Oceans 13

June 15th, 2007 Dark Horizons, Film, Film Reviews

Some moviegoers might not have realised Oceans Eleven was a remake of a 1960 film. But Steven Soderbergh’s 2001 crime romp borrowed more than the name and the idea of casting Hollywood’s most suave and debonair leading men.

It was made in a time where movies didn’t have to have themes. They were just stories. You wondered what would happen, what those events would further cause to happen and enjoyed yourself if it was well crafted and you liked the people on the screen.

It was something the Soderbergh/Clooney produced remake got pitch perfect, the same thing Ocean’s Twelve fumbled so badly. The latter felt too full of subplots, too full of big stars jostling for screen time (ironic considering its predecessor balanced some of Hollywood’s biggest personalities perfectly), and moved the whole thing away from the territory everyone loved about the original.

So it’s a great pleasure to see Ocean’s 13 returns to form. An exercise in pure plotting, it’s a classic heist movie. It tells a large story economically by showing us what we need to see and arranging the elements of the story according to where they fall, where they lie in relation to each other, and their causes and effects.

And this jigsaw puzzle is bought to the screen with some charismatic performances and snappy dialogue. In fact, you’d benefit from a few further viewings to catch every nuance and Macguffin the scam hinges on.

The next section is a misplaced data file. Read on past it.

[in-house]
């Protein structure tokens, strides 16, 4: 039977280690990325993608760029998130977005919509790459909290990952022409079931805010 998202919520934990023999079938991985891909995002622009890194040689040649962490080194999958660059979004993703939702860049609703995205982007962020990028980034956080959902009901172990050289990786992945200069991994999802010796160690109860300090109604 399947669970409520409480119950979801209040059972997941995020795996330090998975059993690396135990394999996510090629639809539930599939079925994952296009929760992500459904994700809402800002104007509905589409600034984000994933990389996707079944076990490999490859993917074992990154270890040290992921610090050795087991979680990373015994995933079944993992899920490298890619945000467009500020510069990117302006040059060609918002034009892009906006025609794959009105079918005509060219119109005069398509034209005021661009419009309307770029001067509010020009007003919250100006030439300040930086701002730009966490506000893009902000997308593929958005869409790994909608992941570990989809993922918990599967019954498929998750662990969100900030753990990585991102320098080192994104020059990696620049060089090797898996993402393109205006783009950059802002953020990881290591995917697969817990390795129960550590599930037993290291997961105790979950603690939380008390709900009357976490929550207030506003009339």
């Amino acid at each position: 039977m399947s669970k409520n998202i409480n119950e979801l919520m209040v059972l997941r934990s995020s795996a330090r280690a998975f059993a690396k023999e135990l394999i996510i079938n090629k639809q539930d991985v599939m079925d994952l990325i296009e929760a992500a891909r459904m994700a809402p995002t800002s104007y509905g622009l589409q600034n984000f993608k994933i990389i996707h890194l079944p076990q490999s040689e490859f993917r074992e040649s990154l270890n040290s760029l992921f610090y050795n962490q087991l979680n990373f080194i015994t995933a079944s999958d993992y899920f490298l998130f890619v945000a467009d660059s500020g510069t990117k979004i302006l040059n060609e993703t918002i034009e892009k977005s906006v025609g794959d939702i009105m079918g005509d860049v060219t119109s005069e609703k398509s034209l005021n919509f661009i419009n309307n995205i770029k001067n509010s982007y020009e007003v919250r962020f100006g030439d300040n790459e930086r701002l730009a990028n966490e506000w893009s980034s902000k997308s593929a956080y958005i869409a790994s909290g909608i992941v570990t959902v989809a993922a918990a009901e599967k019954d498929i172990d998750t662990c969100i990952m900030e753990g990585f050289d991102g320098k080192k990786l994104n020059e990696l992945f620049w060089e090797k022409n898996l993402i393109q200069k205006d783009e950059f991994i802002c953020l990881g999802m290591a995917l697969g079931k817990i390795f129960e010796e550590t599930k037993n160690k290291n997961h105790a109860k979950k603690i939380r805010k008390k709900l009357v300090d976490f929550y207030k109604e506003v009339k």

The film opens with the group’s patriarch Reuben (Gould) being ripped off by slimy casino kingpin Bank (Pacino), with whom he’s creating the biggest and best hotel/casino on Las Vegas’ main strip.

With Reuben out of it in bed after a heart attack following the double cross, the gang come together and decide to get even with Bank the only way they know how. A phoney hotel award representative played by Saul (Reiner), a $36 million underground drill operated by Basher (Cheadle), a Mexican plastics plant infiltrated by Virgil (Affleck) and Turk (Caan) and a fake nose for Linus (Damon) are just the beginning.

It’s all a joyous, funny and thrilling old-school good time. Don’t expect social comment or a political conscience — both Clooney and Soderbergh save that for other movies. In an age where stars are the new ambassadors for every political cause there is (including on screen), it’s a rare pleasure to see them doing what they do best — looking good, doing things us mortals would never dare and getting away with it all.


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